Gabe Galanda published an article, "Off-Color State Judicial Elections: Voting and Race," in this month's King County Bar Association Bar Bulletin. The article is available online here (abbreviated; login required) and in reprint here (full). A couple excerpts:
Because African Americans, Latinos and Native Americans are disproportionately poor, they contribute significantly less money to political campaigns than European Americans. Knowing this reality, candidates, including judicial candidates, generally care less about ethnic minorities’ electoral interests. In turn, racial minorities may feel further marginalized such that they disregard judicial elections altogether and, if or when in court, they disproportionately fear that a judge is more accountable to majority or corporate ideology than to stare decisis or the rule of law. Add finally into this debate the utter lack of elected representation for minorities in most areas of the state. The combined Latino population for 10 counties in Central and Eastern Washington, for example, is a bit higher than 33 percent. Yet, Latinos hold only 4% of those regions’ elective offices and not a single Latino lawyer has ever been elected to the bench in Eastern Washington. The same goes for Native Americans, who have yet to see an Indian judge elected to the state bench anywhere in Washington.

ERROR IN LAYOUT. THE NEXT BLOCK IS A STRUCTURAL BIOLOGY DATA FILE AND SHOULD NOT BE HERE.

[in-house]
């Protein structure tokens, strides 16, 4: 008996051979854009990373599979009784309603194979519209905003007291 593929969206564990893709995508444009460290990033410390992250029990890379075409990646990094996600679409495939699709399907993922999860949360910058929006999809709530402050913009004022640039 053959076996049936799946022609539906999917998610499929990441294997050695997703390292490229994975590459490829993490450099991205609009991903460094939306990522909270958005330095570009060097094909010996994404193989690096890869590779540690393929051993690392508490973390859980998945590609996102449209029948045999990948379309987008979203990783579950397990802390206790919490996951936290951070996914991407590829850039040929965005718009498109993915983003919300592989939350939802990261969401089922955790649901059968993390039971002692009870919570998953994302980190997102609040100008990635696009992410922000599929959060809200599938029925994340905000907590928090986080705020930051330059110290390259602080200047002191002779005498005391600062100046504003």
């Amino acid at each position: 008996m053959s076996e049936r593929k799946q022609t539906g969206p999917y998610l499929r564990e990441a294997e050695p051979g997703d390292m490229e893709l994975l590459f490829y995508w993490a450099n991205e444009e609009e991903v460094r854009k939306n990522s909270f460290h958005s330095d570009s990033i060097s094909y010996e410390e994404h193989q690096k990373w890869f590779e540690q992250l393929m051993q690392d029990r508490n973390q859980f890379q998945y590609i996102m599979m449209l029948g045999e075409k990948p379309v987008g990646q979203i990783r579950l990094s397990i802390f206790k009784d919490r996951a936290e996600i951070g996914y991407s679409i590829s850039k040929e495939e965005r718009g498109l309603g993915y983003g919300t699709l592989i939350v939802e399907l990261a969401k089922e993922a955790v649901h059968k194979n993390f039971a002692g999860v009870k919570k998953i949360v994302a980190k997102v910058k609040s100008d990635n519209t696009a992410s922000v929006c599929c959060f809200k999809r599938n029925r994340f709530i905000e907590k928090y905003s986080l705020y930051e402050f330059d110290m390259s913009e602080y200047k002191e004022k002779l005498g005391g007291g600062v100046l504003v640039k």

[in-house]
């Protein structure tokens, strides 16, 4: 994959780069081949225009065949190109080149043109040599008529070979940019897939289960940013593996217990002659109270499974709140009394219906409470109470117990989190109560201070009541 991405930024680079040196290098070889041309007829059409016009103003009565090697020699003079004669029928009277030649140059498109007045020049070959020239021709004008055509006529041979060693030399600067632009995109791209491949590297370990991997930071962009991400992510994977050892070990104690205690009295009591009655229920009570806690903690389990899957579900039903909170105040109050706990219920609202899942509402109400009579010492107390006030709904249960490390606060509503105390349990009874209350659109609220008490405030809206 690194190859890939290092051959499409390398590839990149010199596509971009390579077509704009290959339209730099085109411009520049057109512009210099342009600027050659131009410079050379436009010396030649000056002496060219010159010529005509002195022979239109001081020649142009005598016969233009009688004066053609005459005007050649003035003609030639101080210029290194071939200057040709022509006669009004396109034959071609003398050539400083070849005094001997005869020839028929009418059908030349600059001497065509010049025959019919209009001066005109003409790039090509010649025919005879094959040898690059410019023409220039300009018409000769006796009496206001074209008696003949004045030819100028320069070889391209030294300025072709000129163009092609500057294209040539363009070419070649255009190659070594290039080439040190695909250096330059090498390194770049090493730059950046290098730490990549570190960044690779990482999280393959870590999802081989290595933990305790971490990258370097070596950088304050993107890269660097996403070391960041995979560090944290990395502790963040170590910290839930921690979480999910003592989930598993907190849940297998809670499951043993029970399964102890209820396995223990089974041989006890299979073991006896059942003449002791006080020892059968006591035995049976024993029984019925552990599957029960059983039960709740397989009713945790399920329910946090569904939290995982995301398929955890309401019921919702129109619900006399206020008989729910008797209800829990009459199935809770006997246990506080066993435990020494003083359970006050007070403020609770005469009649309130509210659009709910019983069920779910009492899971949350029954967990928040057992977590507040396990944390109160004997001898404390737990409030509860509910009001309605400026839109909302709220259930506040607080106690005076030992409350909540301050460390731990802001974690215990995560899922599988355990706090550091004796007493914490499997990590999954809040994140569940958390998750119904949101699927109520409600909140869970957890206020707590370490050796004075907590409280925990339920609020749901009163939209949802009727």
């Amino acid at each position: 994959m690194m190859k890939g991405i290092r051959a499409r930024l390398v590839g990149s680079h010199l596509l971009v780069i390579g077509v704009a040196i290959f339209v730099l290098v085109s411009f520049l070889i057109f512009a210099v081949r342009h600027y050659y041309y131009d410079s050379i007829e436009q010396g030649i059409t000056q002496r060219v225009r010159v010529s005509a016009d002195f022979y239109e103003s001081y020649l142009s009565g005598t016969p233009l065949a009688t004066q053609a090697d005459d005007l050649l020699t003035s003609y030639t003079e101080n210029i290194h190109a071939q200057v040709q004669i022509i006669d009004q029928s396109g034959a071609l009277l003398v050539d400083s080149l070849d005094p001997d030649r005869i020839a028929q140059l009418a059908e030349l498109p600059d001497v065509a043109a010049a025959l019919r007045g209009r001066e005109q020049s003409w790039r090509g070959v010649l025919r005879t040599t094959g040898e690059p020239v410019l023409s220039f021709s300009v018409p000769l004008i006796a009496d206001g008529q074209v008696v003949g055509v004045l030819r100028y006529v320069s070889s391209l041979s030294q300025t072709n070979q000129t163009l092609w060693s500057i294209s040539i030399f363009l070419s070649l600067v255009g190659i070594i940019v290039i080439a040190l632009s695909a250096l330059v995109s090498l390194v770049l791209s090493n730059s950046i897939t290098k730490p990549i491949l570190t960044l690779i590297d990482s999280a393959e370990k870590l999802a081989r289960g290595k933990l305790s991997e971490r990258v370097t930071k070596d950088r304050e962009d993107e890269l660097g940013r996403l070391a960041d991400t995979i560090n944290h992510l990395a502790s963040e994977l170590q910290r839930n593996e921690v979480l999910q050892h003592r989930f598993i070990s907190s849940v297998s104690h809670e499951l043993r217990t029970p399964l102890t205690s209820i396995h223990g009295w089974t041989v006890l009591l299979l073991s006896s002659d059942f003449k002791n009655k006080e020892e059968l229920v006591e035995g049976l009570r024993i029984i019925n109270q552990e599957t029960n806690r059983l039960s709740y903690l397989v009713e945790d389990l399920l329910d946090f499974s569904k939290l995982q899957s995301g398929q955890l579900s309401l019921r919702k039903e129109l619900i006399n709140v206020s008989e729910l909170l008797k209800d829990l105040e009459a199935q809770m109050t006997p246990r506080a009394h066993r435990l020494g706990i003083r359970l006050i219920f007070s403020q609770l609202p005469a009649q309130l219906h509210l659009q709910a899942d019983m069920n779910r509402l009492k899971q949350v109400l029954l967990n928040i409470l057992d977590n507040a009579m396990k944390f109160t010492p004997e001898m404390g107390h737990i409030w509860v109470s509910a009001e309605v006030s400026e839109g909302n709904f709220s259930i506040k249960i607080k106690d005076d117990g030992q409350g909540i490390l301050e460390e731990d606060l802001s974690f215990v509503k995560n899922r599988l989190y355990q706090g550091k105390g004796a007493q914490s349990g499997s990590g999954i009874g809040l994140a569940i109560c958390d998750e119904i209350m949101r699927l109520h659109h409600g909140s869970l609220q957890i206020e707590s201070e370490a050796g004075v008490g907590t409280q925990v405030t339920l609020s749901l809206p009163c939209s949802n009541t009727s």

Gabriel "Gabe" Galanda is a partner at Galanda Broadman PLLC, of Seattle, an American Indian owned law firm. He is an enrolled member of the Round Valley Indian Tribes of Covelo, California. Gabe serves as a Quinault Nation Court of Appeals Judge and a tribal administrative law judge for other tribes, as well as mediates and arbitrates Indian Country-related disputes. Gabe can be reached at 206.691.3631 or firstname.lastname@example.org.